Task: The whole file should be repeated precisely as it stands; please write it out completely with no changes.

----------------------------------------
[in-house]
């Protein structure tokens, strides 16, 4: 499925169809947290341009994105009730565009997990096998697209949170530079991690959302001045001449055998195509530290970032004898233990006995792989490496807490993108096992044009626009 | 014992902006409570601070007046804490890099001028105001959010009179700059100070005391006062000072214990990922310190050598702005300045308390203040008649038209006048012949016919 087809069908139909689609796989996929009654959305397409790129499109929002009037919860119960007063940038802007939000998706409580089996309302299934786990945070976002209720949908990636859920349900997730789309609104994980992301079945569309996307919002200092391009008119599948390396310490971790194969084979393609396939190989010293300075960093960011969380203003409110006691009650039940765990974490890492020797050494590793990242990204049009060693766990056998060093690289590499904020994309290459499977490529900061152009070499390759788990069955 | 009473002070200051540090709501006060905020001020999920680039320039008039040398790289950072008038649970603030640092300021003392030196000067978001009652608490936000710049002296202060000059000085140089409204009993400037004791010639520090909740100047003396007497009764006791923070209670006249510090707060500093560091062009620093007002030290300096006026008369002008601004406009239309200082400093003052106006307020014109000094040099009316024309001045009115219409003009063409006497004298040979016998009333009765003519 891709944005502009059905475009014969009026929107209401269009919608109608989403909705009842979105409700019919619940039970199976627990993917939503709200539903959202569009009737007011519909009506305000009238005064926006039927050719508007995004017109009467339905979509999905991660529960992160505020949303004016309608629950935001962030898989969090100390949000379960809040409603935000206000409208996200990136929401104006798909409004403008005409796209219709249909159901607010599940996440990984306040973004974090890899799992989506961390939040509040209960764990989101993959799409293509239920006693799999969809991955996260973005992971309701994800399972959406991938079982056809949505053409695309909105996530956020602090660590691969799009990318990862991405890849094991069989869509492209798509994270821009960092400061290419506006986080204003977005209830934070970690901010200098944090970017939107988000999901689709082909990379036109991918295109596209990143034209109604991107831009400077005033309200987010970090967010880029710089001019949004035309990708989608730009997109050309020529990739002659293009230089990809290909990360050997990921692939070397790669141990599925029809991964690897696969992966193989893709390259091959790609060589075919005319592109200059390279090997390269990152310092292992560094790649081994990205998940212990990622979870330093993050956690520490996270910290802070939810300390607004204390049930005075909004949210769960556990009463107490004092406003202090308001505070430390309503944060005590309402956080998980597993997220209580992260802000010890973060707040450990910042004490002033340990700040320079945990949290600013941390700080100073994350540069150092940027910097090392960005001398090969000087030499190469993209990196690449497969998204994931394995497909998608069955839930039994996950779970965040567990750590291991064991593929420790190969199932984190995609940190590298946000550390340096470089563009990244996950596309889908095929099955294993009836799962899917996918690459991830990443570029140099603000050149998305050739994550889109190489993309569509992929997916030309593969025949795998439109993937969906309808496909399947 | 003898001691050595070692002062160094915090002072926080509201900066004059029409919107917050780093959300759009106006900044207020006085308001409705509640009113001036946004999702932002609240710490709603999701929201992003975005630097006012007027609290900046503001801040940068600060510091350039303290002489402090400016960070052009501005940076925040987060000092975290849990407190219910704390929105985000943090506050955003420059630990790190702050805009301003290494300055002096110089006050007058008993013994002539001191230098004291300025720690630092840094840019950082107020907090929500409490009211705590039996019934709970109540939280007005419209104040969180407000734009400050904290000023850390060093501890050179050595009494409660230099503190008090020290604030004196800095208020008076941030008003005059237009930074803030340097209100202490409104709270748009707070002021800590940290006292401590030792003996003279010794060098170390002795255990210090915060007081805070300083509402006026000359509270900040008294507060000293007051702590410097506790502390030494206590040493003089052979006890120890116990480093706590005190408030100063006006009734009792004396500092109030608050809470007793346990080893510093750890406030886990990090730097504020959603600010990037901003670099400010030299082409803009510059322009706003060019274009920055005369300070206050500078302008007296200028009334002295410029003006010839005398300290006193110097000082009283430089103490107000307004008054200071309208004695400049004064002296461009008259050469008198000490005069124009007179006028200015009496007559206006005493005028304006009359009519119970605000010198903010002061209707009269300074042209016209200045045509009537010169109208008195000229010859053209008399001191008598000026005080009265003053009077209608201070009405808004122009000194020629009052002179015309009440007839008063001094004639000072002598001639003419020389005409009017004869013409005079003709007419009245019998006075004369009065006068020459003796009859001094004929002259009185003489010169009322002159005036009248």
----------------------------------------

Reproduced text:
[in-house]
């Protein structure tokens, strides 16, 4: 499925169809947290341009994105009730565009997990096998697209949170530079991690959302001045001449055998195509530290970032004898233990006995792989490496807490993108096992044009626009 | 014992902006409570601070007046804490890099001028105001959010009179700059100070005391006062000072214990990922310190050598702005300045308390203040008649038209006048012949016919 087809069908139909689609796989996929009654959305397409790129499109929002009037919860119960007063940038802007939000998706409580089996309302299934786990945070976002209720949908990636859920349900997730789309609104994980992301079945569309996307919002200092391009008119599948390396310490971790194969084979393609396939190989010293300075960093960011969380203003409110006691009650039940765990974490890492020797050494590793990242990204049009060693766990056998060093690289590499904020994309290459499977490529900061152009070499390759788990069955 | 009473002070200051540090709501006060905020001020999920680039320039008039040398790289950072008038649970603030640092300021003392030196000067978001009652608490936000710049002296202060000059000085140089409204009993400037004791010639520090909740100047003396007497009764006791923070209670006249510090707060500093560091062009620093007002030290300096006026008369002008601004406009239309200082400093003052106006307020014109000094040099009316024309001045009115219409003009063409006497004298040979016998009333009765003519 891709944005502009059905475009014969009026929107209401269009919608109608989403909705009842979105409700019919619940039970199976627990993917939503709200539903959202569009009737007011519909009506305000009238005064926006039927050719508007995004017109009467339905979509999905991660529960992160505020949303004016309608629950935001962030898989969090100390949000379960809040409603935000206000409208996200990136929401104006798909409004403008005409796209219709249909159901607010599940996440990984306040973004974090890899799992989506961390939040509040209960764990989101993959799409293509239920006693799999969809991955996260973005992971309701994800399972959406991938079982056809949505053409695309909105996530956020602090660590691969799009990318990862991405890849094991069989869509492209798509994270821009960092400061290419506006986080204003977005209830934070970690901010200098944090970017939107988000999901689709082909990379036109991918295109596209990143034209109604991107831009400077005033309200987010970090967010880029710089001019949004035309990708989608730009997109050309020529990739002659293009230089990809290909990360050997990921692939070397790669141990599925029809991964690897696969992966193989893709390259091959790609060589075919005319592109200059390279090997390269990152310092292992560094790649081994990205998940212990990622979870330093993050956690520490996270910290802070939810300390607004204390049930005075909004949210769960556990009463107490004092406003202090308001505070430390309503944060005590309402956080998980597993997220209580992260802000010890973060707040450990910042004490002033340990700040320079945990949290600013941390700080100073994350540069150092940027910097090392960005001398090969000087030499190469993209990196690449497969998204994931394995497909998608069955839930039994996950779970965040567990750590291991064991593929420790190969199932984190995609940190590298946000550390340096470089563009990244996950596309889908095929099955294993009836799962899917996918690459991830990443570029140099603000050149998305050739994550889109190489993309569509992929997916030309593969025949795998439109993937969906309808496909399947 | 003898001691050595070692002062160094915090002072926080509201900066004059029409919107917050780093959300759009106006900044207020006085308001409705509640009113001036946004999702932002609240710490709603999701929201992003975005630097006012007027609290900046503001801040940068600060510091350039303290002489402090400016960070052009501005940076925040987060000092975290849990407190219910704390929105985000943090506050955003420059630990790190702050805009301003290494300055002096110089006050007058008993013994002539001191230098004291300025720690630092840094840019950082107020907090929500409490009211705590039996019934709970109540939280007005419209104040969180407000734009400050904290000023850390060093501890050179050595009494409660230099503190008090020290604030004196800095208020008076941030008003005059237009930074803030340097209100202490409104709270748009707070002021800590940290006292401590030792003996003279010794060098170390002795255990210090915060007081805070300083509402006026000359509270900040008294507060000293007051702590410097506790502390030494206590040493003089052979006890120890116990480093706590005190408030100063006006009734009792004396500092109030608050809470007793346990080893510093750890406030886990990090730097504020959603600010990037901003670099400010030299082409803009510059322009706003060019274009920055005369300070206050500078302008007296200028009334002295410029003006010839005398300290006193110097000082009283430089103490107000307004008054200071309208004695400049004064002296461009008259050469008198000490005069124009007179006028200015009496007559206006005493005028304006009359009519119970605000010198903010002061209707009269300074042209016209200045045509009537010169109208008195000229010859053209008399001191008598000026005080009265003053009077209608201070009405808004122009000194020629009052002179015309009440007839008063001094004639000072002598001639003419020389005409009017004869013409005079003709007419009245019998006075004369009065006068020459003796009859001094004929002259009185003489010169009322002159005036009248």